By Rob Prinzo, Founder and CEO, The Prinzo Group
If you work in the business world, you likely have heard of or experienced horror stories with complex software implementations that range from daily headaches to loss of business. But the fact is that most organizations do not anticipate project failure. Instead, they plan for success, governed by budget, next-step deliverables, executive expectations, and go-live deadlines. Heads down to the task at hand, the project manager and team have little visibility and less control over potential risks within the project—until it’s too late.
Not unlike the evolution of business process reengineering, we are discovering that there is a better way to plan for and prevent failure. It begins with a blueprint of strategic project assurance at critical points in the implementation project’s evolution. It establishes clear understanding of expectations among all people involved—from the executives to the business and IT management to vendor partners and end-users.
Over the years, countless papers and articles have been written on software implementation project success rates and why projects fail. Interestingly enough, the reasons projects fail are the same today as they were 10 years ago: lack of top management commitment, unrealistic expectations, poor requirements definition, improper package selection, gaps between software and business requirements, inadequate resources, underestimating time and cost, poor project management, lack of methodology, underestimating impact of change, lack of training and education, and last, but not least, poor communication.
In short, projects will continue to fail due to human factors. This is especially true for businesses today where system implementations may cross many internal and external organizational boundaries. The question is: How can we improve the odds for implementation success if we continue to approach systems implementation as we have in the past?
The Need for Project Assurance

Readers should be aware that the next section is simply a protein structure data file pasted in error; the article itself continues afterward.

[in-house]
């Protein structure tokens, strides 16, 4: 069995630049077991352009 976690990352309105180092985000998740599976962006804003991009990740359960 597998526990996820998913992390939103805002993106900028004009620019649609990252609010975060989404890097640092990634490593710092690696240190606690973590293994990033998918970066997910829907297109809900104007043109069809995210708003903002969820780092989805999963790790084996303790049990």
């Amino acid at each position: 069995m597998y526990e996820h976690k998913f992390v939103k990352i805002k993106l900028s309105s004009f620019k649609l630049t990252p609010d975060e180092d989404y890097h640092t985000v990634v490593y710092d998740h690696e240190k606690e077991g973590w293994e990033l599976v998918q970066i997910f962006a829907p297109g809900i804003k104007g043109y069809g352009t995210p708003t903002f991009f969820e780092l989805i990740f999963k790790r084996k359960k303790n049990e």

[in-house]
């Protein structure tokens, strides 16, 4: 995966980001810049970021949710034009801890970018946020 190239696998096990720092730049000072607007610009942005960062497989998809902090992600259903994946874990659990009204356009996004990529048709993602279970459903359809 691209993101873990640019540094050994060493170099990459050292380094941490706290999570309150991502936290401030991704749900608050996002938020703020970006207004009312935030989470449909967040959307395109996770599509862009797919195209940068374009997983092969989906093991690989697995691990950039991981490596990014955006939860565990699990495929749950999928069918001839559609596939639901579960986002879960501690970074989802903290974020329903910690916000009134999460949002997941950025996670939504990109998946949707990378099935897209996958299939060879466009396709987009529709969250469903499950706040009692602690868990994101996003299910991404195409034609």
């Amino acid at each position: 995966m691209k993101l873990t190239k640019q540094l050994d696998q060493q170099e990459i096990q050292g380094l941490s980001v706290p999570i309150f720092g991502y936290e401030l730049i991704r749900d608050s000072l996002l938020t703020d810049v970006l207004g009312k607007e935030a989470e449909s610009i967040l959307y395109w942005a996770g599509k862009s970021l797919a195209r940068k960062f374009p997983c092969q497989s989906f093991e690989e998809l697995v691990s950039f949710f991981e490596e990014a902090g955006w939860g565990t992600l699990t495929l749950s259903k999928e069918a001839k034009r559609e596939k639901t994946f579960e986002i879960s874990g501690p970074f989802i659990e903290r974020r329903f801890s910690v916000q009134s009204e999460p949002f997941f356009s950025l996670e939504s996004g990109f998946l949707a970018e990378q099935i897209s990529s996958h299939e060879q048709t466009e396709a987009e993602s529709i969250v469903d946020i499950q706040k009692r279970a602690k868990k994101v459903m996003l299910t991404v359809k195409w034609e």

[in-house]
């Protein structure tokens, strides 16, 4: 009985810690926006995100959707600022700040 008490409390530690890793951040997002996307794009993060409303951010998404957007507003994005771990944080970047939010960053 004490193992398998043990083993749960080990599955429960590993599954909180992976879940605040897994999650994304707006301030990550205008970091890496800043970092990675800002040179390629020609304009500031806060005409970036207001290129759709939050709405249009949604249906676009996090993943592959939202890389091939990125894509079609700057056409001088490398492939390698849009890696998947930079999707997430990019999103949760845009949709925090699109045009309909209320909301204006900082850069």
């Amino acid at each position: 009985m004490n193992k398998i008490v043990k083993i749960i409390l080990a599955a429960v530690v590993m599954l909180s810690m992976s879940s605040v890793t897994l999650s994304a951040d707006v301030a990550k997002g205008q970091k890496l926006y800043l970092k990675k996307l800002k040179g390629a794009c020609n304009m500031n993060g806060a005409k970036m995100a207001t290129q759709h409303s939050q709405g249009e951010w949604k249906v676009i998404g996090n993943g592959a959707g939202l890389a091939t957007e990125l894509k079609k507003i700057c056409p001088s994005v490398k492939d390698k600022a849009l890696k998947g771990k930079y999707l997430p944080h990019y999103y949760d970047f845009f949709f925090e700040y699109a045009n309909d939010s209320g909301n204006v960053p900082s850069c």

One way to avoid the system implementation mistakes of the past is to adopt a modern view of project assurance methodology. Project assurance is about making sure projects are delivered on time, on budget, with client acceptance. Having project assurance as part of a large-scale business system implementation helps you:
Project Assurance methodologies, such as Collaborative InterventionSM, are based on the following principles or best practices:
At the end of the day, having a project assurance methodology gives you the power to go beyond traditional project management barriers and gives you the answers you need to assure project success. It helps you to identify and resolve the strategic, tactical and intangible issues—and manage the human factors—before issues become insurmountable. And best of all, project assurance gives you (and everyone else involved) peace of mind that the project is on the right track.
Rob Prinzo is founder and CEO of The Prinzo Group, a knowledge firm that provides performance management expertise through project assurance solutions for enterprise transformation and technology projects, as well as performance measurement research, publications, workshops, and training. He holds a Master’s Degree in industrial management and a Bachelor’s Degree in marketing, both from Clemson University. His book, “No Wishing Required: The Business Case for Project Assurance,” is available at nowishingrequired.comand Amazon.com.